Now, Demonetisation May Eat Into Your Savings Account Rate

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Now, Demonetisation May Eat Into Your Savings Account Rate

 A savings deposit is the most basic of banking products. Everyone who has a bank account has one. It’s also the place where millions of Indians, not well versed with more complex financial products, keep their savings. For those reasons, the interest rate on savings deposits was kept regulated well after the setting of all other interest rates was left to market forces.
In October 2011, D Subbarao, the then governor of the Reserve Bank of India decided to deregulate the savings deposit rate.
In the five years since, most major banks have kept their savings deposit rate unchanged at 4 percent. While smaller private banks have experimented with higher rates, the top banks have all retained the rate at 4 percent irrespective of liquidity conditions.
It now looks like banks may be considering moving on this crucial rate. Only, the move being considered is a cut rather than an increase.
In a conversation with BloombergQuint, Arundhati Bhattacharya, chairman of State Bank of India, the country’s largest bank, said that liquidity conditions have changed substantially due to the withdrawal of Rs 500 and Rs 1000 notes.
The demonetisation decision, announced on November 8, has led to nearly Rs 13 lakh crore in old currency being deposited into banks. Bankers estimate that a material amount of these deposits may not flow back out, which will lead to a durable change in the liquidity position of the banking sector.
“I think the jury is still out on how much of the deposits will flow back out. At one point, I thought about 15 percent will remain. But some of the other bankers feel that more than 30-40 percent of the money coming into savings bank accounts may not flow back out...” said Bhattacharya while adding that if the increase in digital transactions sticks, then about 30 percent of the cash may stay back in the banking system.
When asked whether the additional liquidity will prompt bankers to cut the savings deposit rate, Bhattacharya said that it is possible.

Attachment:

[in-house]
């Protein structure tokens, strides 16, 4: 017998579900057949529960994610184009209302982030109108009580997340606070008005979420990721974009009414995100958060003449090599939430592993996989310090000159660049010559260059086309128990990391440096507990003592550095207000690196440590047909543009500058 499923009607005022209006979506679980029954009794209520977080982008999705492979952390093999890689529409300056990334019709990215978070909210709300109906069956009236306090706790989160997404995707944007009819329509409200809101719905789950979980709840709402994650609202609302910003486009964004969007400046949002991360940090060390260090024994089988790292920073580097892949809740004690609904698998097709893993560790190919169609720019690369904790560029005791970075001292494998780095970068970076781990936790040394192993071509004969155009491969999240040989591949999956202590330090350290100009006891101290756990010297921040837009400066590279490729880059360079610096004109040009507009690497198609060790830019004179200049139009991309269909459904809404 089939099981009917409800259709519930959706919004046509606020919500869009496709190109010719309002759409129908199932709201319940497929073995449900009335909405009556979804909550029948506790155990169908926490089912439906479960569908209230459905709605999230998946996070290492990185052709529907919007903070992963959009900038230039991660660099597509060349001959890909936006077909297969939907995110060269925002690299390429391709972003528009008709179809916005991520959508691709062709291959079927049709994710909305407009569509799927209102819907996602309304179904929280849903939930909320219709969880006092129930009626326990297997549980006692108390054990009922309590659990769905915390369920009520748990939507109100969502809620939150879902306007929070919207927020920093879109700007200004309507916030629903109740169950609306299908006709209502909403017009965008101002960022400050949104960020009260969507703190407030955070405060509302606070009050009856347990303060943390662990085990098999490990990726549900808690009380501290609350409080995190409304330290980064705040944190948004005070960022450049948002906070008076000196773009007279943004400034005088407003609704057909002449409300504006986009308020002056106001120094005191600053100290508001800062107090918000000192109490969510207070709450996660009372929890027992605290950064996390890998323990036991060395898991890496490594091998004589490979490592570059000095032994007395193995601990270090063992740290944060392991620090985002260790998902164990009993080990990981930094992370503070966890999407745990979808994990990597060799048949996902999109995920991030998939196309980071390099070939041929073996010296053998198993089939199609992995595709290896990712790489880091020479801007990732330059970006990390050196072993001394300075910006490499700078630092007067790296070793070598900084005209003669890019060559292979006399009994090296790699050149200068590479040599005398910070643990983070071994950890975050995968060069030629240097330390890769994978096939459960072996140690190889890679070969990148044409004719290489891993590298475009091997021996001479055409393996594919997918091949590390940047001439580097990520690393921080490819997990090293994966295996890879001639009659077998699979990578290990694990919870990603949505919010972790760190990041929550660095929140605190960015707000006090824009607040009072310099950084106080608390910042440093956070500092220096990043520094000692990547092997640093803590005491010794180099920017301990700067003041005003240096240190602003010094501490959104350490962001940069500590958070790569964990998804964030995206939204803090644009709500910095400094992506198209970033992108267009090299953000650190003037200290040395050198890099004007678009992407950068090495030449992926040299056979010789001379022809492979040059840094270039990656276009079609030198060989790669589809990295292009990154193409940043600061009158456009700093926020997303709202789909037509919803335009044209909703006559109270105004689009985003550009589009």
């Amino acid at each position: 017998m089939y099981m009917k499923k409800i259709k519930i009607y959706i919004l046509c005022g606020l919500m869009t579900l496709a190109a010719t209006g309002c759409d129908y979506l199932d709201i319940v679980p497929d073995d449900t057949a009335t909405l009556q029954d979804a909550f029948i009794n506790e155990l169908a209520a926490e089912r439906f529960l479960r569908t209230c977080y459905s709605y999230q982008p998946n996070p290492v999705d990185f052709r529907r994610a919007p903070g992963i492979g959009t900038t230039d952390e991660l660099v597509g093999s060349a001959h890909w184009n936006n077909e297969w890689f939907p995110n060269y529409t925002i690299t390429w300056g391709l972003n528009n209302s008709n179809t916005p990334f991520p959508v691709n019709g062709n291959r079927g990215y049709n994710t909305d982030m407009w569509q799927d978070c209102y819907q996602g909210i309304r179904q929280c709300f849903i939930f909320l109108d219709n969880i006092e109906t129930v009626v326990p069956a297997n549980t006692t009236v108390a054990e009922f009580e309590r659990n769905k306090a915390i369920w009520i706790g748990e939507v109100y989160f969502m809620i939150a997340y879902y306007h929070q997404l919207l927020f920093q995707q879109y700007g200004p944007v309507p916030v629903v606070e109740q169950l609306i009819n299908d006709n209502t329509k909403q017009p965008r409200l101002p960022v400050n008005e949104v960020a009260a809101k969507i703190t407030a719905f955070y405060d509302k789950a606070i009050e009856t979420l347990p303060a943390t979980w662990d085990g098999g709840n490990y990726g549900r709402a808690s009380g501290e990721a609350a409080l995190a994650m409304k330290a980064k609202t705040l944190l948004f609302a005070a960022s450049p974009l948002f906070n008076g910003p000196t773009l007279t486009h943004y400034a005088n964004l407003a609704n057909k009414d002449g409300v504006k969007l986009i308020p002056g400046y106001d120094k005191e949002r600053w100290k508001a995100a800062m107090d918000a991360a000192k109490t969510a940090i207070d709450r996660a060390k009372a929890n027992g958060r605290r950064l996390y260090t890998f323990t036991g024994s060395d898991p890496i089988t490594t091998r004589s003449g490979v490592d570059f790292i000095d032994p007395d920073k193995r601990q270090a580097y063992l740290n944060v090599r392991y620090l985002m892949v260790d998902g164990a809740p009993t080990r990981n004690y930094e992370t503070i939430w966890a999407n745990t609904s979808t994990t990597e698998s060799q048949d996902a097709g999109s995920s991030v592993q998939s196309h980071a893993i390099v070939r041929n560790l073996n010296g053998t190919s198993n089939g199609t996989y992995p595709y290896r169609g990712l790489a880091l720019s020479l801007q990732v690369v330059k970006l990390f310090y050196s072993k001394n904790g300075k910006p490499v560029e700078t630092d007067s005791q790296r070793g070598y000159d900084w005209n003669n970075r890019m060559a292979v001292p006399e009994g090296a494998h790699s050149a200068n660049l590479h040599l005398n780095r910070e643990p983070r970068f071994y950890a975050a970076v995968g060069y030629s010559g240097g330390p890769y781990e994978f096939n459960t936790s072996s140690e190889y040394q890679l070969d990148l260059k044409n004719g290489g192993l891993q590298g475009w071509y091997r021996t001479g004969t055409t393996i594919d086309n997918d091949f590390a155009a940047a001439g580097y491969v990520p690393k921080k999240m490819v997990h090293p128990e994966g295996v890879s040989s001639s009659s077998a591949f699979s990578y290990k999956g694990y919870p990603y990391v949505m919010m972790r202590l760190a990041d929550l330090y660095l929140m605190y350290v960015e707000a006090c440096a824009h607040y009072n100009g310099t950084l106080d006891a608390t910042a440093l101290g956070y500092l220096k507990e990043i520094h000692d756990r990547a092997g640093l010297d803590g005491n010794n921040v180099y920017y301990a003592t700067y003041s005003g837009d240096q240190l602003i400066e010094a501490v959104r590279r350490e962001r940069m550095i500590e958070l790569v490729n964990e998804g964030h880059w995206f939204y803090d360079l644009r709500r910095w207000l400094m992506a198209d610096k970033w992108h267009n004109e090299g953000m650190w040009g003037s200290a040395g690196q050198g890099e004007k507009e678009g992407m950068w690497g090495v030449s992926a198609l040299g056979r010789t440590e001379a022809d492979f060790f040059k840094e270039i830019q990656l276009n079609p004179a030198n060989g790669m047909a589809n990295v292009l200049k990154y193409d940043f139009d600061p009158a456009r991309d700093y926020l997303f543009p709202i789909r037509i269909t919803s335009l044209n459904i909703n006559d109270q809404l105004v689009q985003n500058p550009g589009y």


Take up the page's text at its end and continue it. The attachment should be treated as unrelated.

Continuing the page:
SBI had savings account deposits worth Rs 6.41 lakh crore as of end of September 2016, showed an analyst presentation made by the bank after its quarterly earnings. This was 34 percent of its total deposit base of Rs 18.6 lakh crore.
It’s difficult at this point of time to say which way we will move but it is definitely something that we need to look at given that there is so much liquidity and there is so little credit offtake. We do want to incentivise people to start taking loans. And to do that, we need to bring down the rates of interest.
Arundhati Bhattacharya, Chairman, State Bank of India

 A savings deposit is the most basic of banking products. Everyone who has a bank account has one. It’s also the place where millions of Indians, not well versed with more complex financial products, keep their savings. For those reasons, the interest rate on savings deposits was kept regulated well after the setting of all other interest rates was left to market forces.
In October 2011, D Subbarao, the then governor of the Reserve Bank of India decided to deregulate the savings deposit rate.
In the five years since, most major banks have kept their savings deposit rate unchanged at 4 percent. While smaller private banks have experimented with higher rates, the top banks have all retained the rate at 4 percent irrespective of liquidity conditions.
It now looks like banks may be considering moving on this crucial rate. Only, the move being considered is a cut rather than an increase.
In a conversation with BloombergQuint, Arundhati Bhattacharya, chairman of State Bank of India, the country’s largest bank, said that liquidity conditions have changed substantially due to the withdrawal of Rs 500 and Rs 1000 notes.
The demonetisation decision, announced on November 8, has led to nearly Rs 13 lakh crore in old currency being deposited into banks. Bankers estimate that a material amount of these deposits may not flow back out, which will lead to a durable change in the liquidity position of the banking sector.
“I think the jury is still out on how much of the deposits will flow back out. At one point, I thought about 15 percent will remain. But some of the other bankers feel that more than 30-40 percent of the money coming into savings bank accounts may not flow back out...” said Bhattacharya while adding that if the increase in digital transactions sticks, then about 30 percent of the cash may stay back in the banking system.
When asked whether the additional liquidity will prompt bankers to cut the savings deposit rate, Bhattacharya said that it is possible.
SBI had savings account deposits worth Rs 6.41 lakh crore as of end of September 2016, showed an analyst presentation made by the bank after its quarterly earnings. This was 34 percent of its total deposit base of Rs 18.6 lakh crore.
It’s difficult at this point of time to say which way we will move but it is definitely something that we need to look at given that there is so much liquidity and there is so little credit offtake. We do want to incentivise people to start taking loans. And to do that, we need to bring down the rates of interest.
Arundhati Bhattacharya, Chairman, State Bank of India



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